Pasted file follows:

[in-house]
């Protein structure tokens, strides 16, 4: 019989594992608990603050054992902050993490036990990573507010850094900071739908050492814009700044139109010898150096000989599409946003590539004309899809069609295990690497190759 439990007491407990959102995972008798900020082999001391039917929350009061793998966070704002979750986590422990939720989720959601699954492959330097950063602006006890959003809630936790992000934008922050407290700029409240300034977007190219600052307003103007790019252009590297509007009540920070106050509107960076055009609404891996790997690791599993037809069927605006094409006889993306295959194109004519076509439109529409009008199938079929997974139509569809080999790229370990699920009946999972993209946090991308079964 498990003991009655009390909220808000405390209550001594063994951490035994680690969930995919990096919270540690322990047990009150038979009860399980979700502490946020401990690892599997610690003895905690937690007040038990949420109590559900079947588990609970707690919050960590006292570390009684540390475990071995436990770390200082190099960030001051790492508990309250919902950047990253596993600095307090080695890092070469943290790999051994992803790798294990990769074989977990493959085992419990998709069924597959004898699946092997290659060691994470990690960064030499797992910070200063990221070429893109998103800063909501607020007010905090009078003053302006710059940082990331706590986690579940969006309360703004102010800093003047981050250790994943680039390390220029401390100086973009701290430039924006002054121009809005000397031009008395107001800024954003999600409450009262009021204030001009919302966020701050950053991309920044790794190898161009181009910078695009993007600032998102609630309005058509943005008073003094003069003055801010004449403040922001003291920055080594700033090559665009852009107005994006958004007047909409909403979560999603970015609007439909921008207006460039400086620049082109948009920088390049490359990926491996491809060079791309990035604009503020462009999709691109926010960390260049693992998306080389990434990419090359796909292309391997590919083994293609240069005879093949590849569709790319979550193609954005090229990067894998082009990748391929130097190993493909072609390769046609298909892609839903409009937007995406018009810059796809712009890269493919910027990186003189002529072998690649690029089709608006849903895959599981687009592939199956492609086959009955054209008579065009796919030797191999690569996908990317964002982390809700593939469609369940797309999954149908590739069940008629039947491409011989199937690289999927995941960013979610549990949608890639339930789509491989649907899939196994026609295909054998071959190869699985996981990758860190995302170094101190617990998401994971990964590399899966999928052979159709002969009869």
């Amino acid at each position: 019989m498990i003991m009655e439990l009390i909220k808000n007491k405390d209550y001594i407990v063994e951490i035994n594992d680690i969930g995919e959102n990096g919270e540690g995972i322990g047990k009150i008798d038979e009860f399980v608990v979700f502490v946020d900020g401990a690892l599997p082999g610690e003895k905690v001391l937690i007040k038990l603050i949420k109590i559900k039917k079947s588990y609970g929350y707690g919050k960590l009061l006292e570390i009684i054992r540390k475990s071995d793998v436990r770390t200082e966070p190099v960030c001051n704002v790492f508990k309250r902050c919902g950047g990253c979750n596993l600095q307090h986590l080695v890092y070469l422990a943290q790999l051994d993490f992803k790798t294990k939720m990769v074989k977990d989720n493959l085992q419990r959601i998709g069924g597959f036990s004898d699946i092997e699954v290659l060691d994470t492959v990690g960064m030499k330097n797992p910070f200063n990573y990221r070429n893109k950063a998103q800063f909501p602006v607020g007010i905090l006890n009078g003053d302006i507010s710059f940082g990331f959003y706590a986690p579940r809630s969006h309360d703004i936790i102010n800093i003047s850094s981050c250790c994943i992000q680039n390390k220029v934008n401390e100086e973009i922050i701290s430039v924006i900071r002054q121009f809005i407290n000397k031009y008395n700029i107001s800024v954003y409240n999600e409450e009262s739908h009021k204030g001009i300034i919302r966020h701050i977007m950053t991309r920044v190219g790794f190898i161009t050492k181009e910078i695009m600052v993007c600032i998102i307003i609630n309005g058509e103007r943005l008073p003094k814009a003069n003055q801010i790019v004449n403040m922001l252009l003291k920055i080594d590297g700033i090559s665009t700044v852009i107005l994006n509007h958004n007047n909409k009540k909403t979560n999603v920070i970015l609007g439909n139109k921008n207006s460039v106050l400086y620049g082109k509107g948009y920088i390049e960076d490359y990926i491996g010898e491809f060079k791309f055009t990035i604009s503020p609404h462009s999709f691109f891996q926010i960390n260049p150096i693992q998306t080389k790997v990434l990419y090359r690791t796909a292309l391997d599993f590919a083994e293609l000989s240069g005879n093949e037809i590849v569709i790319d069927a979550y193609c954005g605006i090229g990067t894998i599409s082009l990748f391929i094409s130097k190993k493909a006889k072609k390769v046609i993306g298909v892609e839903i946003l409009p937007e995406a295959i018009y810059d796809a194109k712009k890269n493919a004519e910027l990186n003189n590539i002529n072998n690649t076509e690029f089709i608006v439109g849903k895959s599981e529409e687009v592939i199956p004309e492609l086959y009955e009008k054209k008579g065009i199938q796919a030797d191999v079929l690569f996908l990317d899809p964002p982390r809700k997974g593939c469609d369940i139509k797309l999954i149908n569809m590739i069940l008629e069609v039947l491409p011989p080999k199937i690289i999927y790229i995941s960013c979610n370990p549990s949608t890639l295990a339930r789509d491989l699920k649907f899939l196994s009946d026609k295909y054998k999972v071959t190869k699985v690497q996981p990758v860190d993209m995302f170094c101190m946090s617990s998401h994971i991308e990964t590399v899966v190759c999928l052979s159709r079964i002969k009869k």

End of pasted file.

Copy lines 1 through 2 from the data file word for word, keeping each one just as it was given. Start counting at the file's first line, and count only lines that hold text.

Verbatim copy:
[in-house]
């Protein structure tokens, strides 16, 4: 019989594992608990603050054992902050993490036990990573507010850094900071739908050492814009700044139109010898150096000989599409946003590539004309899809069609295990690497190759 439990007491407990959102995972008798900020082999001391039917929350009061793998966070704002979750986590422990939720989720959601699954492959330097950063602006006890959003809630936790992000934008922050407290700029409240300034977007190219600052307003103007790019252009590297509007009540920070106050509107960076055009609404891996790997690791599993037809069927605006094409006889993306295959194109004519076509439109529409009008199938079929997974139509569809080999790229370990699920009946999972993209946090991308079964 498990003991009655009390909220808000405390209550001594063994951490035994680690969930995919990096919270540690322990047990009150038979009860399980979700502490946020401990690892599997610690003895905690937690007040038990949420109590559900079947588990609970707690919050960590006292570390009684540390475990071995436990770390200082190099960030001051790492508990309250919902950047990253596993600095307090080695890092070469943290790999051994992803790798294990990769074989977990493959085992419990998709069924597959004898699946092997290659060691994470990690960064030499797992910070200063990221070429893109998103800063909501607020007010905090009078003053302006710059940082990331706590986690579940969006309360703004102010800093003047981050250790994943680039390390220029401390100086973009701290430039924006002054121009809005000397031009008395107001800024954003999600409450009262009021204030001009919302966020701050950053991309920044790794190898161009181009910078695009993007600032998102609630309005058509943005008073003094003069003055801010004449403040922001003291920055080594700033090559665009852009107005994006958004007047909409909403979560999603970015609007439909921008207006460039400086620049082109948009920088390049490359990926491996491809060079791309990035604009503020462009999709691109926010960390260049693992998306080389990434990419090359796909292309391997590919083994293609240069005879093949590849569709790319979550193609954005090229990067894998082009990748391929130097190993493909072609390769046609298909892609839903409009937007995406018009810059796809712009890269493919910027990186003189002529072998690649690029089709608006849903895959599981687009592939199956492609086959009955054209008579065009796919030797191999690569996908990317964002982390809700593939469609369940797309999954149908590739069940008629039947491409011989199937690289999927995941960013979610549990949608890639339930789509491989649907899939196994026609295909054998071959190869699985996981990758860190995302170094101190617990998401994971990964590399899966999928052979159709002969009869």